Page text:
9. Anaphylaxis to Insect Venom Allergens

    DEFF Research Database (Denmark)

    Ollert, Markus; Blank, Simon

    2015-01-01

    Anaphylaxis due to Hymenoptera stings is one of the most severe consequences of IgE-mediated hypersensitivity reactions. Although allergic reactions to Hymenoptera stings are often considered as a general model for the underlying principles of allergic disease, diagnostic tests are still hampered...... by a lack of specificity and venom immunotherapy by severe side effects and incomplete protection. In recent years, the knowledge about the molecular composition of Hymenoptera venoms has significantly increased and more and more recombinant venom allergens with advanced characteristics have become...... available for diagnostic measurement of specific IgE in venom-allergic patients. These recombinant venom allergens offer several promising possibilities for an improved diagnostic algorithm. Reviewed here are the current status, recent developments, and future perspectives of molecular diagnostics of venom...

  10. Potential, pitfalls, and prospects of food allergy diagnostics with recombinant allergens or synthetic sequential epitopes

    OpenAIRE

    Steckelbroeck, S; Ballmer-Weber, B. K.; S. Vieths

    2008-01-01

    This article aims to critically review developments in food allergy diagnostics with regard to the verification of specific IgE antibodies and the identification of the responsible allergens. Results of IgE-binding tests with food extracts are hampered by cross-reactive proteins, low-quality test agents, or both. Specificity can be increased by defining adequate cutoff values, whereas sensitivity can be improved by using high-quality test agents. IgE-binding tests with purified allergens enab...

  11. 19 Proteomic Analysis of Major and Minor Allergens From Isolated Pollen Cytoplasmic Granules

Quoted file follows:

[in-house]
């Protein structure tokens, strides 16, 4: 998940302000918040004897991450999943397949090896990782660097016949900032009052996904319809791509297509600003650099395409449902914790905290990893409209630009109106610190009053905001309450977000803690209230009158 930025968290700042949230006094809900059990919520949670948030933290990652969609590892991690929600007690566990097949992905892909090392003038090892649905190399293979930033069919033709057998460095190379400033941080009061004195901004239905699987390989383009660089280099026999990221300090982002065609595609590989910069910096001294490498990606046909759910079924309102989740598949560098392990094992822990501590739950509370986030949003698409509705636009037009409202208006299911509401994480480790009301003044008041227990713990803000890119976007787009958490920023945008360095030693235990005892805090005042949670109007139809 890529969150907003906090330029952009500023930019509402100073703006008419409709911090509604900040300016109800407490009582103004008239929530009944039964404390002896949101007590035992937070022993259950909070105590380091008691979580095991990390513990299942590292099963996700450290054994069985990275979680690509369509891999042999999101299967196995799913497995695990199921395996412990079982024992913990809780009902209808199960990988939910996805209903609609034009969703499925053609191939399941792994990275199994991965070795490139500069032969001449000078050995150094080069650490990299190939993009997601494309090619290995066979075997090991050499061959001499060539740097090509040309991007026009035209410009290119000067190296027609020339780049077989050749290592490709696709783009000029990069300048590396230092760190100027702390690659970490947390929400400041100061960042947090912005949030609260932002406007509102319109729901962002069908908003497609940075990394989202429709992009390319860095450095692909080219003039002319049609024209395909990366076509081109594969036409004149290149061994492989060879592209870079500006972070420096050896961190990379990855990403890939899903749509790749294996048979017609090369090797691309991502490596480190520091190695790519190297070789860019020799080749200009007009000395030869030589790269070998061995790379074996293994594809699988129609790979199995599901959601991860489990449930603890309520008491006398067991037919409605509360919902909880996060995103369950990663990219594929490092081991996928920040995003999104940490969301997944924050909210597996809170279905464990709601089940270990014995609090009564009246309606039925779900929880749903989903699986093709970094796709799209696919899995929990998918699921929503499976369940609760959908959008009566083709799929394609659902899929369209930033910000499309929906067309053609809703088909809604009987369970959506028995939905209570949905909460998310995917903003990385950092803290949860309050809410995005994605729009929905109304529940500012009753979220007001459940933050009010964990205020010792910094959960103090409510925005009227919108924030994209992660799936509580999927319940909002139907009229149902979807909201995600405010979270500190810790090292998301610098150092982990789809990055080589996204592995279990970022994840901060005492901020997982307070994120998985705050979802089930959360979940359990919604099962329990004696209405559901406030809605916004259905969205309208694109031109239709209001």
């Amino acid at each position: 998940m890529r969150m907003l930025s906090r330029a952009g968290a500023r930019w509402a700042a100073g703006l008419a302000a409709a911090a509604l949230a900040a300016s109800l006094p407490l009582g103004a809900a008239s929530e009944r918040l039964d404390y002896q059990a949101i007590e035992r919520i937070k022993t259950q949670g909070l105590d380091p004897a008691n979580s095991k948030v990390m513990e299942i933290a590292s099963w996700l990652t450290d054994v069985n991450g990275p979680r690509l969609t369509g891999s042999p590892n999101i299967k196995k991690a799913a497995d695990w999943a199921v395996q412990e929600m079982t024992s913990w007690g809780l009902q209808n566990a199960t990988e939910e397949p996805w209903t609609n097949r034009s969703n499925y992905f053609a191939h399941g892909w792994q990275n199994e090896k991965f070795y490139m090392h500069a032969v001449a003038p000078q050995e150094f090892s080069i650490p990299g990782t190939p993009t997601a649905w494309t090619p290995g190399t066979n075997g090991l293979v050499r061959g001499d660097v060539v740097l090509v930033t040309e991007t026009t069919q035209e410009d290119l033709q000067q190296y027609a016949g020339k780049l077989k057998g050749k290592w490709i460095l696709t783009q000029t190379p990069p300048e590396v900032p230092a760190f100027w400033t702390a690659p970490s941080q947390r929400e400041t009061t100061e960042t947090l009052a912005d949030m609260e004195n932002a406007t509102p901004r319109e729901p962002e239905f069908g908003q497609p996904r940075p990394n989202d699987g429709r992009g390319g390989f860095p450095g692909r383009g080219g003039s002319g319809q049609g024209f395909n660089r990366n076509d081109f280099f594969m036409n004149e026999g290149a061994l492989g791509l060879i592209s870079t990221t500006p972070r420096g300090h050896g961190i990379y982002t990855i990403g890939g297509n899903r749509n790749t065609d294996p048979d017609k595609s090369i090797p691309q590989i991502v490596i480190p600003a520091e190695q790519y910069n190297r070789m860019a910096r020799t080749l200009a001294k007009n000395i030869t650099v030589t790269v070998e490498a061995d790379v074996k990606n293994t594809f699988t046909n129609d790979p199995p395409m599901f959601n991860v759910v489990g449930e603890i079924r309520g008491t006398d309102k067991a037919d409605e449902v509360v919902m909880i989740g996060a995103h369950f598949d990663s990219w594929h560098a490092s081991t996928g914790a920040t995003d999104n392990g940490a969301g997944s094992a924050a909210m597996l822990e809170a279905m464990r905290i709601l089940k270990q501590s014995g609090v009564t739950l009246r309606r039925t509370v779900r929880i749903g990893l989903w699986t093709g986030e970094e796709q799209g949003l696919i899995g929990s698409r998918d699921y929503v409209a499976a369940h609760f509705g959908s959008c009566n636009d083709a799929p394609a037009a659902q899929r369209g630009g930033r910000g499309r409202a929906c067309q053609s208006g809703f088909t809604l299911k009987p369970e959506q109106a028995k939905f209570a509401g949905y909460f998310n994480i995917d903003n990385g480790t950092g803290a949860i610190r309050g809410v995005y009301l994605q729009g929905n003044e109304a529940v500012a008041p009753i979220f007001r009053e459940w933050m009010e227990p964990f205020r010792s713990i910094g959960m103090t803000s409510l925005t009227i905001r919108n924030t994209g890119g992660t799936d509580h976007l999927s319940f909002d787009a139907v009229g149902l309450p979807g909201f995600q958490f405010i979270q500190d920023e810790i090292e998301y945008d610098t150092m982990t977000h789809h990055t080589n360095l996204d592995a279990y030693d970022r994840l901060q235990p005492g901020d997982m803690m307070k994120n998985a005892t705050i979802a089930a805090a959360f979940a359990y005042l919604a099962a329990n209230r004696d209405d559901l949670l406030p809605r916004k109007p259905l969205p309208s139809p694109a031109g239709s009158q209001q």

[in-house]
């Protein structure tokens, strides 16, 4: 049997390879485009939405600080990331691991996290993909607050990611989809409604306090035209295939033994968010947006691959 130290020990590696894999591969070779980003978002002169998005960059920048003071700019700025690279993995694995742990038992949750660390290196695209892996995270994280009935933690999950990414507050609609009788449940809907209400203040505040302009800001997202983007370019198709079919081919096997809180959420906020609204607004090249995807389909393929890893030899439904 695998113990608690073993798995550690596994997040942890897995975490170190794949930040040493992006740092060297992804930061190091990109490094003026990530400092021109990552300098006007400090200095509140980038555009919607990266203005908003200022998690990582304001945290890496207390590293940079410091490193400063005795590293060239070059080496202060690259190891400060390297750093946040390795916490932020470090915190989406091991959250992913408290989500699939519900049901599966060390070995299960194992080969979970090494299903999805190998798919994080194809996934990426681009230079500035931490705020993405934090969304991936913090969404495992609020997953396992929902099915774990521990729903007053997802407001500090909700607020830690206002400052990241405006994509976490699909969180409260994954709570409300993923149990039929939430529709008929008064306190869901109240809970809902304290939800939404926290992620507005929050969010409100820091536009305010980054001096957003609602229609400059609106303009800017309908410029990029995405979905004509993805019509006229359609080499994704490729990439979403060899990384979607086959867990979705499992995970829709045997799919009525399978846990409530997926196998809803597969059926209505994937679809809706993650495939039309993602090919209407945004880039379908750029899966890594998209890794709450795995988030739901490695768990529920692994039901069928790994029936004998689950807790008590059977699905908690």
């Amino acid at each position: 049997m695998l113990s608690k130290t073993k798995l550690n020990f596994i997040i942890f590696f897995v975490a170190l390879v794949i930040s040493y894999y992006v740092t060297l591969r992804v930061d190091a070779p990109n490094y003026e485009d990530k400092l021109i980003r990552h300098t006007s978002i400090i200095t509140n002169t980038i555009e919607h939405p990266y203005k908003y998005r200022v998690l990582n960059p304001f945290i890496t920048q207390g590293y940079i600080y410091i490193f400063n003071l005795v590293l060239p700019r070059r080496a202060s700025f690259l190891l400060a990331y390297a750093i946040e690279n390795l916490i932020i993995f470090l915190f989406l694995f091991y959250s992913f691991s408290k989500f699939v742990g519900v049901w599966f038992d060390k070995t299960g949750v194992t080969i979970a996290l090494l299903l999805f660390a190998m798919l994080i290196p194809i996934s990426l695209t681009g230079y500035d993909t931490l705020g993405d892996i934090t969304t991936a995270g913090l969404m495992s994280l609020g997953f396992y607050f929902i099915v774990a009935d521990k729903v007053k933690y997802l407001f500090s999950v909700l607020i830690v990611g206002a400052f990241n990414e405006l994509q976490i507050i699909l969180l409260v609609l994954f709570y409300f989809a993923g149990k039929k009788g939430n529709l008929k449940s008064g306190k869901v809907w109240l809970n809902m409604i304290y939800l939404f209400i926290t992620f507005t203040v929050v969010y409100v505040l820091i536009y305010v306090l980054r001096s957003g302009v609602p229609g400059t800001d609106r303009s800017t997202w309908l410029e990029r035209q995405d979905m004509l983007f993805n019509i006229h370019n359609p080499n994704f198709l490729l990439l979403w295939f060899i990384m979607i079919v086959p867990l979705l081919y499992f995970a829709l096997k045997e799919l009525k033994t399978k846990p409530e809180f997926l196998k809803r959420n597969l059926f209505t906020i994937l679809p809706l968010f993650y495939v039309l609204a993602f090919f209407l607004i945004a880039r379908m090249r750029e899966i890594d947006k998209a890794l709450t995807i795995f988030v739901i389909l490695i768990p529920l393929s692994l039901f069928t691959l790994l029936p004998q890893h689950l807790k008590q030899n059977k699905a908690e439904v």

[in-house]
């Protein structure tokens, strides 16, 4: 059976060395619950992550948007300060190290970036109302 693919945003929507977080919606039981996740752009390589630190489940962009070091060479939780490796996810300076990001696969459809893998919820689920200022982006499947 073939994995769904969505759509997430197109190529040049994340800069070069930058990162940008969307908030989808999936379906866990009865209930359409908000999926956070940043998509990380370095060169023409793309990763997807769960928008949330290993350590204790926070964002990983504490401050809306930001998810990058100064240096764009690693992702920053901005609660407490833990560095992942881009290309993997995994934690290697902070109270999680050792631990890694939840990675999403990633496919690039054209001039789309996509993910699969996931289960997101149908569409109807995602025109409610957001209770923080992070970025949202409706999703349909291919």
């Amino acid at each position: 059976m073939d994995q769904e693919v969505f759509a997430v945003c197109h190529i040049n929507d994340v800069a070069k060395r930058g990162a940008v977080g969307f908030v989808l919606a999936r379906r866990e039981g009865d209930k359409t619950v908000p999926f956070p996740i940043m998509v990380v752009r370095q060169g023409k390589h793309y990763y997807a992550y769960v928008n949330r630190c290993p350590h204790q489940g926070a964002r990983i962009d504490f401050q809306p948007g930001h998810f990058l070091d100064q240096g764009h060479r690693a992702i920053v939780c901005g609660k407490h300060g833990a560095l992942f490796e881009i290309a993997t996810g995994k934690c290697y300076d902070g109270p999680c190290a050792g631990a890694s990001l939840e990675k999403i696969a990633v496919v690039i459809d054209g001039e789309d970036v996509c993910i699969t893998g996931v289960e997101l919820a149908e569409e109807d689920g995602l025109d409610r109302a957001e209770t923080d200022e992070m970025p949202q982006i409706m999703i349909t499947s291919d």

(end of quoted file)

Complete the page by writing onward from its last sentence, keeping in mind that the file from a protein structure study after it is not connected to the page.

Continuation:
OpenAIRE

    Chakra, Oussama Abou; Sutra, Jean-Pierre; Thomas, Emmanuelle Demey; Vinh, Joëlle; Poncet, Pascal; Lacroix, Ghislaine; Sénéchal, Hélène

    2012-01-01

    Background Grass pollen is one of the most important vectors of aeroallergens. Under atmospheric conditions, pollen grains can release pollen cytoplasmic granules (PCGs). The allergens associated with these intrinsic sub-fractions induce, in laboratory animals as well as in asthmatic patients allergic and inflammatory responses. The aims of this study were to characterize and identify the intrinsic allergens of PCGs, to compare them with those of pollen grains. Methods PCGs were isolated from...

  12. New Allergens of Relevance in Tropical Regions: The Impact of Ascaris lumbricoides Infections

    OpenAIRE

    Caraballo, Luis; Acevedo, Nathalie

    2011-01-01

    One of the many aspects of the relationships between parasite infections and allergic diseases is the possibility that allergens from parasites enhance the TH2 responses, especially IgE production, in allergic diseases such as asthma. In this review we discuss about the allergenic composition of the nematode Ascaris lumbricoides and their potential impact on allergy sensitization and asthma pathogenesis and prevalence in populations living in the tropics and naturally exposed to both, mite al...

  13. Legumin allergens from peanuts and soybeans: Effects of denaturation and aggregation on allergenicity

    NARCIS (Netherlands)